Keywords: Education; Macroecon & Growth
    Date: 2005–01–10
  10. By: Rosangela Bando; Luis F. Lopez-Calva; Harry Anthony Patrinos
    Abstract: The authors use panel data for Mexico for 1997 to 1999 to test several assumptions regarding the impact of a conditional cash transfer program on child labor, emphasizing the differential impact on indigenous households. Using data from the conditional cash transfer program in Mexico—PROGRESA (OPORTUNIDADES)—they investigate the interaction between child labor and indigenous households. While indigenous children had a greater probability of working in 1997, this probability is reversed after treatment in the program. Indigenous children also had lower school attainment compared with Spanish-speaking or bilingual children. After the program, school attainment among indigenous children increased, reducing the gap. This paper—a product of the Education Sector Unit, Latin America and the Caribbean Region—is part of a larger effort in the region to evaluate human development programs.
    Keywords: Education; Labor & Employment; Poverty
    Date: 2005–01–12
  11. By: Honggao Cao (Institute for Social Research, University of Michigan)
    Abstract: Students in any schools are not a random collection from the population. They become schoolmates because of their parents' selections of school quality that are contingent on their genetic abilities and family background. Even specified correctly, the conventional educational production functions cannot be used to find the effects of school inputs or quality. Therefore, the weak or zero relationship between school inputs and student achievement widely documented in the literature by no means implies that school inputs or quality does not matter. Further, since students enter schools by self-selection, any observed differences in student achievement between public and private schools do not necessarily mean that these schools have any differences in the effectiveness of operation.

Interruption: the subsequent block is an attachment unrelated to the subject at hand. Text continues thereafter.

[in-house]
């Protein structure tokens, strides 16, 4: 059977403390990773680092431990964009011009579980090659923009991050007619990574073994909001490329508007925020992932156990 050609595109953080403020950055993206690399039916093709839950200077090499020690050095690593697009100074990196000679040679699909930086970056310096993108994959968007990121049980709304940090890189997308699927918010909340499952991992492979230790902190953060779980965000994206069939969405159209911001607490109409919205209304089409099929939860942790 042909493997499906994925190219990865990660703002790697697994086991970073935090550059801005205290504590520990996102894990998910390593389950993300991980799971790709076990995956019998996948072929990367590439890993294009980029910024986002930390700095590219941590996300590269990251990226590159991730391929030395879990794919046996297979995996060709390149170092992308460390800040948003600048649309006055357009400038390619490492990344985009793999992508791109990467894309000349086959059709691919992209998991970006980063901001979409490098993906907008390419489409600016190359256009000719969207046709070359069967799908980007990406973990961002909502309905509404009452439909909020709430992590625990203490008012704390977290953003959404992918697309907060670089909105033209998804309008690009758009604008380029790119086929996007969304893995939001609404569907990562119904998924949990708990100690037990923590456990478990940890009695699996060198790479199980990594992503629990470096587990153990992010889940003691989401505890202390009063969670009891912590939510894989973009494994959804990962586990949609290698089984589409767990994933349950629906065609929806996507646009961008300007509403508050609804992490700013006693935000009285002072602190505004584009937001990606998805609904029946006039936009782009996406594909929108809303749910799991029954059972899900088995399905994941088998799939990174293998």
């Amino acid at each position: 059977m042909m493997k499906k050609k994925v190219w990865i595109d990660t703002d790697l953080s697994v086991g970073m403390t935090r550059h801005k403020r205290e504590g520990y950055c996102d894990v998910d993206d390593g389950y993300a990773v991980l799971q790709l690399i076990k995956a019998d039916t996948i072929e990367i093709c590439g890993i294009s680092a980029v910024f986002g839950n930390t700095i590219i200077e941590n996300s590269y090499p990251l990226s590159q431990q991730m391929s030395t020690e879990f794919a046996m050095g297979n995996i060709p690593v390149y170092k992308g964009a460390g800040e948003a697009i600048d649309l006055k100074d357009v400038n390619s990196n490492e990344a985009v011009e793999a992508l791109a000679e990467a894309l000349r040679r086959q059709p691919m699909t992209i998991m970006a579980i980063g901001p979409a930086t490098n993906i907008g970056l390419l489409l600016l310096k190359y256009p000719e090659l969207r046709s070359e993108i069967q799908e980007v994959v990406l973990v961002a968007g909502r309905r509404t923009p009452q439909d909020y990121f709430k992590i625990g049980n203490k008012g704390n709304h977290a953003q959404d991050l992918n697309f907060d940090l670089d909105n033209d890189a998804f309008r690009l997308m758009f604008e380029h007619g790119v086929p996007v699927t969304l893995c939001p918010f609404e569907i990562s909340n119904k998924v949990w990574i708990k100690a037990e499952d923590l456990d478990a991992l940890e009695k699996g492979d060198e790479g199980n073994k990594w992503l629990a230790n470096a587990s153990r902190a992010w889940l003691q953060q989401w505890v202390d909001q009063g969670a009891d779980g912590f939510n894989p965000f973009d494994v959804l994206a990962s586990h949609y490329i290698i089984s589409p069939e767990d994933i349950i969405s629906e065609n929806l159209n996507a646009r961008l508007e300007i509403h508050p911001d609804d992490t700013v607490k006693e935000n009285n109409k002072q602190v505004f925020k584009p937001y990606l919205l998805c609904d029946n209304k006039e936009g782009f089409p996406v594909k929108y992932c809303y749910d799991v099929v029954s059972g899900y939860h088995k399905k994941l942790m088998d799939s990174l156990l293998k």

Keywords: Self-selection, school quality, educational production function, student achievement
    JEL: I
    Date: 2005–01–08
  12. By: Cristina Hernandez-Quevedo; Andrew M Jones; Nigel Rice
    Abstract: This paper explores reporting bias and heterogeneity in the measure of self-assessed health (SAH) used in the British Household Panel Survey (BHPS). The ninth wave of the BHPS includes the SF-36 general health questionnaire, which incorporates a different wording to the self-assessed health variable used at other waves. Considerable attention has been devoted to the reliability of SAH and the scope for contamination by measurement error; the change in wording at wave 9 provides a form of natural experiment that allows us to assess the sensitivity of panel data analyses to a change in the measurement instrument. In particular, we investigate reporting bias due explicitly to the change in the question. We show how progressively more general specifications of reporting bias can be implemented using panel data ordered probit and generalised ordered probit models. Our results suggest that the distribution of SAH does shift at the ninth wave but there is little evidence that this varies with socio-economic characteristics at an individual level.
    Keywords: self-assessed health; reporting bias; ordered probit; generalised ordered probit; panel data
    JEL: I12 C23